Kids ask amazingly complex questions that we often given very simple answers for, simply because of what their brains can comprehend. That sounds like I’m talking about my children as if they can’t understand as much as me – when really, I hardly understand a sliver about the totality of God either. Imagine a road trip from San Fransisco to Augusta, Maine. Whether you’re just leaving town (my kids), or you’re about 10 miles out of town (me), it’s still quite a distance to Augusta. That’s how I feel about our respective understandings of God. As we get older, we can simply understand larger words. It’s amazing to me that a thousand years ago, people were writing and posing such wonderfully complex questions, and many of them are approached by new people today as if they’ve never been thought of.
Peter Damian did a lot of thinking/writing in the realm of forgiveness. Putting it in the realm of virginity (since most sins can be seen as a loss of “innocence” in whatever area they are in), when one is forgiven, can God go back in time and make something that has happened as if it never happened?
The response is a bit humorous.
There was a large focus in their day (and still today, even if we don’t talk about it or give name to it) on this aspect of “being” (ousia). Damian believed that God could do anything that was good (in God’s nature), not to be limited by any aspect of ousia (space/time/matter/etc.). That the goodness of God stands outside of being….not bound by it and whatever that all means.
But because “ousia” is something that is brought into existence by God, that means for something to have “being” it must be something good, for that is the nature of God. So if something has previously happened that is not good (i.e. “evil”), that thing that has happened has a sort of “non-being”, since it obviously did not come from God, source of all ousia. It doesn’t actually have “ousia”. Damian’s initial response, therefore, would be something like “why would God have to undo something that isn’t?”.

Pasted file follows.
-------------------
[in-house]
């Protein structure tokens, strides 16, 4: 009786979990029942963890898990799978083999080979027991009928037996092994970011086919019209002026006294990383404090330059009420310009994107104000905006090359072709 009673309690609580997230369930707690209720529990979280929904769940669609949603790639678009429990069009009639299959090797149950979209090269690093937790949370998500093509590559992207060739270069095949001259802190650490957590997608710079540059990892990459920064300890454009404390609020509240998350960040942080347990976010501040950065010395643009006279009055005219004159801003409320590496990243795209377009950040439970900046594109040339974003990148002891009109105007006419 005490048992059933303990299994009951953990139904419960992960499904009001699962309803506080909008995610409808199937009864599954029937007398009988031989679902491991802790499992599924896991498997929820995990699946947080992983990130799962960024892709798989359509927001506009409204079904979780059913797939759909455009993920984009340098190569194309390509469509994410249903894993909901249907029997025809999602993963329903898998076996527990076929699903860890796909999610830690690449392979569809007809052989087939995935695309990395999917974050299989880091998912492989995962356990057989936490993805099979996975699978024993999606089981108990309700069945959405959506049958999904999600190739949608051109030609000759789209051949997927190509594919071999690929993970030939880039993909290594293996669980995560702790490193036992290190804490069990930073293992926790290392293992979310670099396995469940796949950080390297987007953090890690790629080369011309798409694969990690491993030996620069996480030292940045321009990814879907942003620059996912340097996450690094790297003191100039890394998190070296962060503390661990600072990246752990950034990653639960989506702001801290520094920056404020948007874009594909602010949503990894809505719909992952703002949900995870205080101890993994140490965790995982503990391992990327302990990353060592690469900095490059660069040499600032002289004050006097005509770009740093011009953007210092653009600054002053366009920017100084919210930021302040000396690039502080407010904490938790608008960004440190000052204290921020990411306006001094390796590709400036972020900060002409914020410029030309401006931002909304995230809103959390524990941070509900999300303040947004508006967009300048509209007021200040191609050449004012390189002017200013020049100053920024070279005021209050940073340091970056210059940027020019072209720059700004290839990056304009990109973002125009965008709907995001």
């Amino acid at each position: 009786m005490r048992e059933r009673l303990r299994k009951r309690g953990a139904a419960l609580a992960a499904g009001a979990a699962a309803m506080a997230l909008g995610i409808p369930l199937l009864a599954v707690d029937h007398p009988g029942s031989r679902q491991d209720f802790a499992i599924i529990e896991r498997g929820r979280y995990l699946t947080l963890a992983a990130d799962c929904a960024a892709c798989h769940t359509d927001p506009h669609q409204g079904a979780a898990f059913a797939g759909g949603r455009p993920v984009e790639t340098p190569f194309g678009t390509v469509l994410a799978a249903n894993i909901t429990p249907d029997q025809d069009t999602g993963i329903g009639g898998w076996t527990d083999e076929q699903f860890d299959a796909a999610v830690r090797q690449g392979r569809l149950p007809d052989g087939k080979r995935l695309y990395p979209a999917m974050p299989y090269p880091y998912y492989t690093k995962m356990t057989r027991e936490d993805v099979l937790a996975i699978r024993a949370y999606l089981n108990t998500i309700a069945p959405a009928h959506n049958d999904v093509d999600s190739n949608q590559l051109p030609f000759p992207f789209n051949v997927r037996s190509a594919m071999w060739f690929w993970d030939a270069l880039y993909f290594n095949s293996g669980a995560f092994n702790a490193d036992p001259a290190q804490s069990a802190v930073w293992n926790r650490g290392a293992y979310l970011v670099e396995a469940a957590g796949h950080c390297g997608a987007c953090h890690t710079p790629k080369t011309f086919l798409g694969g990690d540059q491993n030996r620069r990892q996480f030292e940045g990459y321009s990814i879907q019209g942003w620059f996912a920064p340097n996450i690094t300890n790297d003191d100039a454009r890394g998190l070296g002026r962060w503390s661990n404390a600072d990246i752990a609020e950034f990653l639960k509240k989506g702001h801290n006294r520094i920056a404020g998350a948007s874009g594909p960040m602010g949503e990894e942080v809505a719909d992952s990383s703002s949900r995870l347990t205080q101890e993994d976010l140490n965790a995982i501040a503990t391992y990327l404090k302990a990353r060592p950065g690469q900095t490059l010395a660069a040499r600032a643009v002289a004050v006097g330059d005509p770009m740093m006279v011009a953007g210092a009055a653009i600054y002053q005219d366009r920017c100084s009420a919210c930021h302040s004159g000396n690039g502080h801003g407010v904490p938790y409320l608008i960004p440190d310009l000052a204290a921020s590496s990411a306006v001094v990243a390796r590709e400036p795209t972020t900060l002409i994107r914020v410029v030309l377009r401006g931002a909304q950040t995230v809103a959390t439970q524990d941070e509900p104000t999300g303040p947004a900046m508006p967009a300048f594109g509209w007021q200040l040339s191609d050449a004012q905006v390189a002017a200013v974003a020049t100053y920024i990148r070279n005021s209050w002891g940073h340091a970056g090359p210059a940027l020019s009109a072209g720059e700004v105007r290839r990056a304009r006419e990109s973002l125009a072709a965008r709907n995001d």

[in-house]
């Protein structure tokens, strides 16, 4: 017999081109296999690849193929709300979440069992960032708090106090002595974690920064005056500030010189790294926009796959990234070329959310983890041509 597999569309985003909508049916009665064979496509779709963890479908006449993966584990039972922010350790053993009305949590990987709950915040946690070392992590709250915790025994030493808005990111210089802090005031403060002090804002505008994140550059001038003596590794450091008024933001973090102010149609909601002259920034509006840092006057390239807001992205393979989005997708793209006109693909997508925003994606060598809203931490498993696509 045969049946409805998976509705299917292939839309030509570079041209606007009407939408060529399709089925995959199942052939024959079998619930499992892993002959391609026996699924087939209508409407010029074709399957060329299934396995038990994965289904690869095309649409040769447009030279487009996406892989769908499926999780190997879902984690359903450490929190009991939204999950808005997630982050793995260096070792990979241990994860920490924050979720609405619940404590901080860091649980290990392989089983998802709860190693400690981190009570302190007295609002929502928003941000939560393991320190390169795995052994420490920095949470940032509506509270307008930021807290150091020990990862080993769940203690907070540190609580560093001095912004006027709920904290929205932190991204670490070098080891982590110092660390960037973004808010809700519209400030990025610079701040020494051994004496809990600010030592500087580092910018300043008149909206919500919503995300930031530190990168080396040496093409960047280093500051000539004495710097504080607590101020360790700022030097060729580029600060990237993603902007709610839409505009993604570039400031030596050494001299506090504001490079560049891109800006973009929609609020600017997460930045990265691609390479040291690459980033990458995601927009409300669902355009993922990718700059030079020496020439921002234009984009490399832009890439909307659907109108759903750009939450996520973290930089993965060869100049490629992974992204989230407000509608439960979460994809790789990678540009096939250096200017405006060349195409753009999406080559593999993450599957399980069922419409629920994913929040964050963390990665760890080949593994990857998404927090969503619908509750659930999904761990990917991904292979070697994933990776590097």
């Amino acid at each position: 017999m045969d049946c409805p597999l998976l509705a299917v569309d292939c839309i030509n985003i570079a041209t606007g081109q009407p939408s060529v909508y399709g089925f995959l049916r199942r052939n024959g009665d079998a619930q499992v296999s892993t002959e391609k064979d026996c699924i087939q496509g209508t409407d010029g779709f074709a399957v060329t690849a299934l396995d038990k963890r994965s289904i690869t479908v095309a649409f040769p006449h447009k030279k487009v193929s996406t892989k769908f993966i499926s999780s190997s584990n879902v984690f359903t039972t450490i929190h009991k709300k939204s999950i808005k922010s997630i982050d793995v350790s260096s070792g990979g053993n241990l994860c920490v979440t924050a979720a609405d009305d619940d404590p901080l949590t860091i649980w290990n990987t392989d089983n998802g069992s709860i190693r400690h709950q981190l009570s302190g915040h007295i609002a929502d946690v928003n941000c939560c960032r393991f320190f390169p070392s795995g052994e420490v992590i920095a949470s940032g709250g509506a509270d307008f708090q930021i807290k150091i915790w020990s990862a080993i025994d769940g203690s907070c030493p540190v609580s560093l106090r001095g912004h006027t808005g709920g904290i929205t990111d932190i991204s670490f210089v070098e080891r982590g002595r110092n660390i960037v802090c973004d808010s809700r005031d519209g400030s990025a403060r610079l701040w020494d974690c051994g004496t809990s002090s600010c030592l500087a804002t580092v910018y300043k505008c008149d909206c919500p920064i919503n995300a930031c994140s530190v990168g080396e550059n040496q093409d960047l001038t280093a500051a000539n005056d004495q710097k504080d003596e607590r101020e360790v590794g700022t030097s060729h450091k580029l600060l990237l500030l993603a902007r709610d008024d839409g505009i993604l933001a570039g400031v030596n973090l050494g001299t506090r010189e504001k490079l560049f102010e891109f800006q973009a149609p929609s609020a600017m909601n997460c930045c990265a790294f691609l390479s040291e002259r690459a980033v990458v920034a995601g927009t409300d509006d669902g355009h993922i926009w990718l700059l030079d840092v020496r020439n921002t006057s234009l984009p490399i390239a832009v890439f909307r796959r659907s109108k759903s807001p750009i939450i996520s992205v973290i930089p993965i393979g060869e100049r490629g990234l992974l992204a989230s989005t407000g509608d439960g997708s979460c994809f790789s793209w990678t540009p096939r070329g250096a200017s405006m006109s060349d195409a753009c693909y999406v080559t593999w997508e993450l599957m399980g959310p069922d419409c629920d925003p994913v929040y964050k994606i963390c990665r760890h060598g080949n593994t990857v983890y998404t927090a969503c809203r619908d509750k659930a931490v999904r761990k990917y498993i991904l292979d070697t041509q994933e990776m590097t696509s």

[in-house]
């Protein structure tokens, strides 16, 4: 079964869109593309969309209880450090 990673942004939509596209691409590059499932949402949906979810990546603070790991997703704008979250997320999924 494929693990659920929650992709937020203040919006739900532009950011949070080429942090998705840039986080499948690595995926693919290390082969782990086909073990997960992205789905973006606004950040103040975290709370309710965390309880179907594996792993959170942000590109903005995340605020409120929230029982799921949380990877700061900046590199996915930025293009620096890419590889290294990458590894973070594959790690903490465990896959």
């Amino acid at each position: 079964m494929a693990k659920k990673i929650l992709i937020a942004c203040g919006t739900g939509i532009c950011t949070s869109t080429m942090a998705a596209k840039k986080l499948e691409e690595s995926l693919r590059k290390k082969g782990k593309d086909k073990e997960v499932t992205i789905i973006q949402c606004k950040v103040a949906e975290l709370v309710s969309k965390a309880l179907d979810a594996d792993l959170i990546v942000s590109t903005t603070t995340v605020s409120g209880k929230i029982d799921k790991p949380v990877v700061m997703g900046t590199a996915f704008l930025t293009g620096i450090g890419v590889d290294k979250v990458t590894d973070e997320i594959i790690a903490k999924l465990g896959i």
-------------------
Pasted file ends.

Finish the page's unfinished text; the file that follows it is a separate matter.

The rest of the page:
But Damian would eventually concede in a way that, although focusing on God’s superhero omnipotence, still offers us something helpful in our thinking of God. He would say that because God could have stopped Rome from becoming Rome (before it happened), God still can today. This follows the logic of God being not bound by the realms of time. He talks a bit about the most faithful way of speaking about God is ALWAYS in the present tense. (Gotta love that. If we take away nothing else, to remind ourselves to speak of God always in present tense. Not so much “could do”, or “will do”, but “is doing”. ) So even though something evil that has happened lacks “ousia”, and doesn’t actually “exist” as most things do, God can go back and alter that future just as much as He could have stopped it before it happened.
But when my daughter asks me,”Daddy, what is God’s forgiveness like?”, I can simply answer “It’s as if you’ve never done it.” Someday we’ll get all ontological…but maybe we shouldn’t.